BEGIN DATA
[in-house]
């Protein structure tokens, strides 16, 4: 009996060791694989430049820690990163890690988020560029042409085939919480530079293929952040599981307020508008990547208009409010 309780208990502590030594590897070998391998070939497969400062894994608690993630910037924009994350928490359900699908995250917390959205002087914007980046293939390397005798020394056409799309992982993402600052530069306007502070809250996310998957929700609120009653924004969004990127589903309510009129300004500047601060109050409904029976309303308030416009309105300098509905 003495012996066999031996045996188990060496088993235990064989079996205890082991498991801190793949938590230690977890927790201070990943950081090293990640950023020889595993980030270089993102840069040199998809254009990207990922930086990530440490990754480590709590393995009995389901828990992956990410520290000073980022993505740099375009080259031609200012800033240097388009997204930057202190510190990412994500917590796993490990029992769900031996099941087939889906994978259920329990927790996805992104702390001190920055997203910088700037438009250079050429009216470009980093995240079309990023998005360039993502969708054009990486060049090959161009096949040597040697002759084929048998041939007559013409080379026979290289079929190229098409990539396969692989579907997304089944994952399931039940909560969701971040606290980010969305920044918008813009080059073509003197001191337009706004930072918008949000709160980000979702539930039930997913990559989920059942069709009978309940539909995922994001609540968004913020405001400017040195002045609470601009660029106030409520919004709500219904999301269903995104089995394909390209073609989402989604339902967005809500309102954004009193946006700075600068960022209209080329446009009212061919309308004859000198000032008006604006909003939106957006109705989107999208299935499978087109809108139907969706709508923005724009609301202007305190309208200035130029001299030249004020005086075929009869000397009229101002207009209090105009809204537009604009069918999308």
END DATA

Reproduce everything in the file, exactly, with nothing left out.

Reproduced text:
[in-house]
């Protein structure tokens, strides 16, 4: 009996060791694989430049820690990163890690988020560029042409085939919480530079293929952040599981307020508008990547208009409010 309780208990502590030594590897070998391998070939497969400062894994608690993630910037924009994350928490359900699908995250917390959205002087914007980046293939390397005798020394056409799309992982993402600052530069306007502070809250996310998957929700609120009653924004969004990127589903309510009129300004500047601060109050409904029976309303308030416009309105300098509905 003495012996066999031996045996188990060496088993235990064989079996205890082991498991801190793949938590230690977890927790201070990943950081090293990640950023020889595993980030270089993102840069040199998809254009990207990922930086990530440490990754480590709590393995009995389901828990992956990410520290000073980022993505740099375009080259031609200012800033240097388009997204930057202190510190990412994500917590796993490990029992769900031996099941087939889906994978259920329990927790996805992104702390001190920055997203910088700037438009250079050429009216470009980093995240079309990023998005360039993502969708054009990486060049090959161009096949040597040697002759084929048998041939007559013409080379026979290289079929190229098409990539396969692989579907997304089944994952399931039940909560969701971040606290980010969305920044918008813009080059073509003197001191337009706004930072918008949000709160980000979702539930039930997913990559989920059942069709009978309940539909995922994001609540968004913020405001400017040195002045609470601009660029106030409520919004709500219904999301269903995104089995394909390209073609989402989604339902967005809500309102954004009193946006700075600068960022209209080329446009009212061919309308004859000198000032008006604006909003939106957006109705989107999208299935499978087109809108139907969706709508923005724009609301202007305190309208200035130029001299030249004020005086075929009869000397009229101002207009209090105009809204537009604009069918999308």